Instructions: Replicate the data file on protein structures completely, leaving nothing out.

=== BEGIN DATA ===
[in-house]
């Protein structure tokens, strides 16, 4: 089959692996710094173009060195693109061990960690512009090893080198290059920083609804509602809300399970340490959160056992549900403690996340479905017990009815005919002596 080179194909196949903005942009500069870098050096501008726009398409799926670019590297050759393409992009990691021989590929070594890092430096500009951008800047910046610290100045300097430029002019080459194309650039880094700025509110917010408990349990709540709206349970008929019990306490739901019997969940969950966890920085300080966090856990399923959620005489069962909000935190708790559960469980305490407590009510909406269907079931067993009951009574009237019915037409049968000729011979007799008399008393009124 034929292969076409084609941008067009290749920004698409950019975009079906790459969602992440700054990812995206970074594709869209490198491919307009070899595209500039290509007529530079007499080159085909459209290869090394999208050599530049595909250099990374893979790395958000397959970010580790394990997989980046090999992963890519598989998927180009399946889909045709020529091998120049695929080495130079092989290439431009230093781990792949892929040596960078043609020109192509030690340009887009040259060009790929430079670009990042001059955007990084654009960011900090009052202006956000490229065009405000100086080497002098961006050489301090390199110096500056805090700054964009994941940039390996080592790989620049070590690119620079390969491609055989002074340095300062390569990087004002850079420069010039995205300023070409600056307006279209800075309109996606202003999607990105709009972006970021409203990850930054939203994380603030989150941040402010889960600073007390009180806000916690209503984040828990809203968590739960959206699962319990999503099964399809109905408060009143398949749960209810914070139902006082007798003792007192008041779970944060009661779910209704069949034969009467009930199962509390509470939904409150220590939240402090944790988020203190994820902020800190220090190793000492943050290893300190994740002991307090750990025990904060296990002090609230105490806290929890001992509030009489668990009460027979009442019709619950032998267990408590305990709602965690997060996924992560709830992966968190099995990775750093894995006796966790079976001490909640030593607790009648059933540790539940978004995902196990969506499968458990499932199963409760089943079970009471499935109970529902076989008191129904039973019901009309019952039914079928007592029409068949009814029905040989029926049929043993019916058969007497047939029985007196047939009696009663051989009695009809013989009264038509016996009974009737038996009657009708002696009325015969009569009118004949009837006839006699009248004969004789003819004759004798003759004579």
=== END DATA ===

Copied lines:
[in-house]
């Protein structure tokens, strides 16, 4: 089959692996710094173009060195693109061990960690512009090893080198290059920083609804509602809300399970340490959160056992549900403690996340479905017990009815005919002596 080179194909196949903005942009500069870098050096501008726009398409799926670019590297050759393409992009990691021989590929070594890092430096500009951008800047910046610290100045300097430029002019080459194309650039880094700025509110917010408990349990709540709206349970008929019990306490739901019997969940969950966890920085300080966090856990399923959620005489069962909000935190708790559960469980305490407590009510909406269907079931067993009951009574009237019915037409049968000729011979007799008399008393009124 034929292969076409084609941008067009290749920004698409950019975009079906790459969602992440700054990812995206970074594709869209490198491919307009070899595209500039290509007529530079007499080159085909459209290869090394999208050599530049595909250099990374893979790395958000397959970010580790394990997989980046090999992963890519598989998927180009399946889909045709020529091998120049695929080495130079092989290439431009230093781990792949892929040596960078043609020109192509030690340009887009040259060009790929430079670009990042001059955007990084654009960011900090009052202006956000490229065009405000100086080497002098961006050489301090390199110096500056805090700054964009994941940039390996080592790989620049070590690119620079390969491609055989002074340095300062390569990087004002850079420069010039995205300023070409600056307006279209800075309109996606202003999607990105709009972006970021409203990850930054939203994380603030989150941040402010889960600073007390009180806000916690209503984040828990809203968590739960959206699962319990999503099964399809109905408060009143398949749960209810914070139902006082007798003792007192008041779970944060009661779910209704069949034969009467009930199962509390509470939904409150220590939240402090944790988020203190994820902020800190220090190793000492943050290893300190994740002991307090750990025990904060296990002090609230105490806290929890001992509030009489668990009460027979009442019709619950032998267990408590305990709602965690997060996924992560709830992966968190099995990775750093894995006796966790079976001490909640030593607790009648059933540790539940978004995902196990969506499968458990499932199963409760089943079970009471499935109970529902076989008191129904039973019901009309019952039914079928007592029409068949009814029905040989029926049929043993019916058969007497047939029985007196047939009696009663051989009695009809013989009264038509016996009974009737038996009657009708002696009325015969009569009118004949009837006839006699009248004969004789003819004759004798003759004579």